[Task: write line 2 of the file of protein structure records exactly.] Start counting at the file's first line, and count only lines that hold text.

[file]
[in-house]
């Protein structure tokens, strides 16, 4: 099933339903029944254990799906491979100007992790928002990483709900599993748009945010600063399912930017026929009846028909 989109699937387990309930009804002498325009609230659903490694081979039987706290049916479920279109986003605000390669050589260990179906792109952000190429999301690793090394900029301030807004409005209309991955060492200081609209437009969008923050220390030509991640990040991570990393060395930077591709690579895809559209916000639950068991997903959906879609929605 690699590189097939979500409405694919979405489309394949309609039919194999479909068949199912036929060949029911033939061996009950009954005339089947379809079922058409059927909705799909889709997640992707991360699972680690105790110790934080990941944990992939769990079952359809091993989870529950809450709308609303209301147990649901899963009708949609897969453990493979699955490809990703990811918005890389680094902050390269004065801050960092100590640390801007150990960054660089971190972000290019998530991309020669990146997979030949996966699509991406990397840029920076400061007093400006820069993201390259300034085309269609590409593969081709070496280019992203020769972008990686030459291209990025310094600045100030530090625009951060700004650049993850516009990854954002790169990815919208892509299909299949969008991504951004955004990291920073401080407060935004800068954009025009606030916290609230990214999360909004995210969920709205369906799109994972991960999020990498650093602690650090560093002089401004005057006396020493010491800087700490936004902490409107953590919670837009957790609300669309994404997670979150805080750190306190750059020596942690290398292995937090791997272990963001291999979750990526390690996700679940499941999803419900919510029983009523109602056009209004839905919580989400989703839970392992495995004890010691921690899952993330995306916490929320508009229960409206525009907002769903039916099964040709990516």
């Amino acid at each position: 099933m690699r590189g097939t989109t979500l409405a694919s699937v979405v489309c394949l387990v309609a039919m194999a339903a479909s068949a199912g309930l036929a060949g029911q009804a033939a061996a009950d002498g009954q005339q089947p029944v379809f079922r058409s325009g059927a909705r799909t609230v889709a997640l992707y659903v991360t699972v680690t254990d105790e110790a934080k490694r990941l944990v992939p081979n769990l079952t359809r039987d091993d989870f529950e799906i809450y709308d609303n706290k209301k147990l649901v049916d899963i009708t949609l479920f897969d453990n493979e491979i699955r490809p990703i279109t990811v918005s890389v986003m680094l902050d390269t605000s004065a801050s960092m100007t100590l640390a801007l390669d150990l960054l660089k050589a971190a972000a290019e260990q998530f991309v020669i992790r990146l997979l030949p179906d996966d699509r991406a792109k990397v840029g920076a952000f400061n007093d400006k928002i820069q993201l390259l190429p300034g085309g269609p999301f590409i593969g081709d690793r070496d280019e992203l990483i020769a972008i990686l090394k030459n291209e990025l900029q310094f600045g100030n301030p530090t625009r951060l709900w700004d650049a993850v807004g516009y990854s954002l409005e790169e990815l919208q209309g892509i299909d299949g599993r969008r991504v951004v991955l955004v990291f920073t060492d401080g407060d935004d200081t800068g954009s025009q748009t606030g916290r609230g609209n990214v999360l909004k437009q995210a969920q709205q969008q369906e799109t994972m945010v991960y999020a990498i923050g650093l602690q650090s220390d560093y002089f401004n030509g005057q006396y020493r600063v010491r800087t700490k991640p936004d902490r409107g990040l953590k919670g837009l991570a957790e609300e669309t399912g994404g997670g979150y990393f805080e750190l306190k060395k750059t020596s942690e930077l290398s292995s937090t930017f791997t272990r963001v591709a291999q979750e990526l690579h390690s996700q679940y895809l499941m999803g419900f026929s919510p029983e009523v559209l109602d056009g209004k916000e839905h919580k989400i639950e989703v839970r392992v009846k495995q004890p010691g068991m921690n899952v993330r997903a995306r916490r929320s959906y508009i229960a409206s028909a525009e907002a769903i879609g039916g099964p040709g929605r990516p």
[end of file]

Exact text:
């Protein structure tokens, strides 16, 4: 099933339903029944254990799906491979100007992790928002990483709900599993748009945010600063399912930017026929009846028909 989109699937387990309930009804002498325009609230659903490694081979039987706290049916479920279109986003605000390669050589260990179906792109952000190429999301690793090394900029301030807004409005209309991955060492200081609209437009969008923050220390030509991640990040991570990393060395930077591709690579895809559209916000639950068991997903959906879609929605 690699590189097939979500409405694919979405489309394949309609039919194999479909068949199912036929060949029911033939061996009950009954005339089947379809079922058409059927909705799909889709997640992707991360699972680690105790110790934080990941944990992939769990079952359809091993989870529950809450709308609303209301147990649901899963009708949609897969453990493979699955490809990703990811918005890389680094902050390269004065801050960092100590640390801007150990960054660089971190972000290019998530991309020669990146997979030949996966699509991406990397840029920076400061007093400006820069993201390259300034085309269609590409593969081709070496280019992203020769972008990686030459291209990025310094600045100030530090625009951060700004650049993850516009990854954002790169990815919208892509299909299949969008991504951004955004990291920073401080407060935004800068954009025009606030916290609230990214999360909004995210969920709205369906799109994972991960999020990498650093602690650090560093002089401004005057006396020493010491800087700490936004902490409107953590919670837009957790609300669309994404997670979150805080750190306190750059020596942690290398292995937090791997272990963001291999979750990526390690996700679940499941999803419900919510029983009523109602056009209004839905919580989400989703839970392992495995004890010691921690899952993330995306916490929320508009229960409206525009907002769903039916099964040709990516």